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A creator deity is a deity in a creation myth responsible for the creation of the world (or universe).

In monotheism, the single God is necessarily also the creator deity, while polytheistic traditions may or may not have creator deities. A number of monolatristic traditions separate a secondary creator, from primary transcendent being, identified as a primary creator.


In polytheistic creation myths, the world often comes into being organically, e.g. sprouting from a primal seed, sexually, by hierosgamos, violently, by the slaying of a primeval monster, or artificially, by a divine demiurge or "craftsman". Sometimes, a god is involved, wittingly or unwittingly, in bringing about creation. Examples include

Platonic demiurge

Plato, in his dialogue Timaeus, describes a creation myth involving a being called the demiurge (δημιουργός "craftsman"). This concept was continued in Neoplatonism and Gnosticism. In Neoplatonism, the demiurge represents the second cause or dyad, after the monad. In Gnostic dualism, the demiurge is an imperfect spirit and possibly evil being, transcended by divine Fullness (Pleroma). Unlike the Judeo-Christian God, Plato's demiurge is unable to create ex-nihilo.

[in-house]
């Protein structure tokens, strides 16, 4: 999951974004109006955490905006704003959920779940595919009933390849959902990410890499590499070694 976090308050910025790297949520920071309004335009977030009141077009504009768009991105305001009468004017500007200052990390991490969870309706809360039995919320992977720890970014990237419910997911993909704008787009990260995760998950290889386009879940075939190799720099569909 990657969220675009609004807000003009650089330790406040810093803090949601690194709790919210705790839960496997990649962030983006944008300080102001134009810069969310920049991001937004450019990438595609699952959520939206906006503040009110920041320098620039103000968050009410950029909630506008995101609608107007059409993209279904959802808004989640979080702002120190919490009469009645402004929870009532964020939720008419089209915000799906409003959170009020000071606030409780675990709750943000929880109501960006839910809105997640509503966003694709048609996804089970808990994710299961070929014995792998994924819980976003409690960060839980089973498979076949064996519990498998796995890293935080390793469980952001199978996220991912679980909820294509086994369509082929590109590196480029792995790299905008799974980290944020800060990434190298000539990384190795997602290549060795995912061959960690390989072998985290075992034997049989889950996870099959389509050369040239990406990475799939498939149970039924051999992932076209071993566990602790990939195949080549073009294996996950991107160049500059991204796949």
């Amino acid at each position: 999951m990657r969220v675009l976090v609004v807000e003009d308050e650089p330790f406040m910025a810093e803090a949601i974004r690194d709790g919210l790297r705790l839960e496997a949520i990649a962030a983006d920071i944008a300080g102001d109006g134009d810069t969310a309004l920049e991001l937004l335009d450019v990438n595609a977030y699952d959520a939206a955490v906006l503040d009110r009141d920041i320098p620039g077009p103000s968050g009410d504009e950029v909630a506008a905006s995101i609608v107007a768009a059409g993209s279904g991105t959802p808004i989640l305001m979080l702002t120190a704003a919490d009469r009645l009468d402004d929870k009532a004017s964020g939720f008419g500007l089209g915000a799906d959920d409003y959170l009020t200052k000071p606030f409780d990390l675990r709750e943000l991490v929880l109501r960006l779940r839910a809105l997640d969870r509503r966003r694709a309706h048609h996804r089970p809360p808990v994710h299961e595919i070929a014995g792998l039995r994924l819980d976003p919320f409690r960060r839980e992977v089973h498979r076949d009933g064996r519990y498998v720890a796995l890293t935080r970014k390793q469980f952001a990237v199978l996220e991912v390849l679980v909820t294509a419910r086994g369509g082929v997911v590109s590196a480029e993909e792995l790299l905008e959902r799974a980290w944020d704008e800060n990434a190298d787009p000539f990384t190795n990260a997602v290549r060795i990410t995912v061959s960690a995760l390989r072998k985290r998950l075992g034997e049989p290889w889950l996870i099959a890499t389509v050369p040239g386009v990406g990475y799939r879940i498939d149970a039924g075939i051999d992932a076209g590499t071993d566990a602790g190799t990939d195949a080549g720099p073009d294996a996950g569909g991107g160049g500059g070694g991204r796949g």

Monolatristic traditions would separate a secondary creator, from primary transcendent being, identified as a primary creator. According to Gaudiya Vaishnavas the four-faced Brahma is the secondary creator and not the supreme. Vishnu is the primary creator. According to the Vaishnava belief he creates the basic universal shell and provides all the raw materials and also places the living entities within the material world, fulfilling their own independent will. Brahma is the secondary creator. He works with the materials provided by Visnu to actually create what are believed to be planets in Puranic terminology, and he supervises the population of them.


Monism has its origin in Hellenistic philosophy as a concept of all things deriving from a single substance or being. Following a long and still current tradition H.P. Owen (1971: 65) claimed that: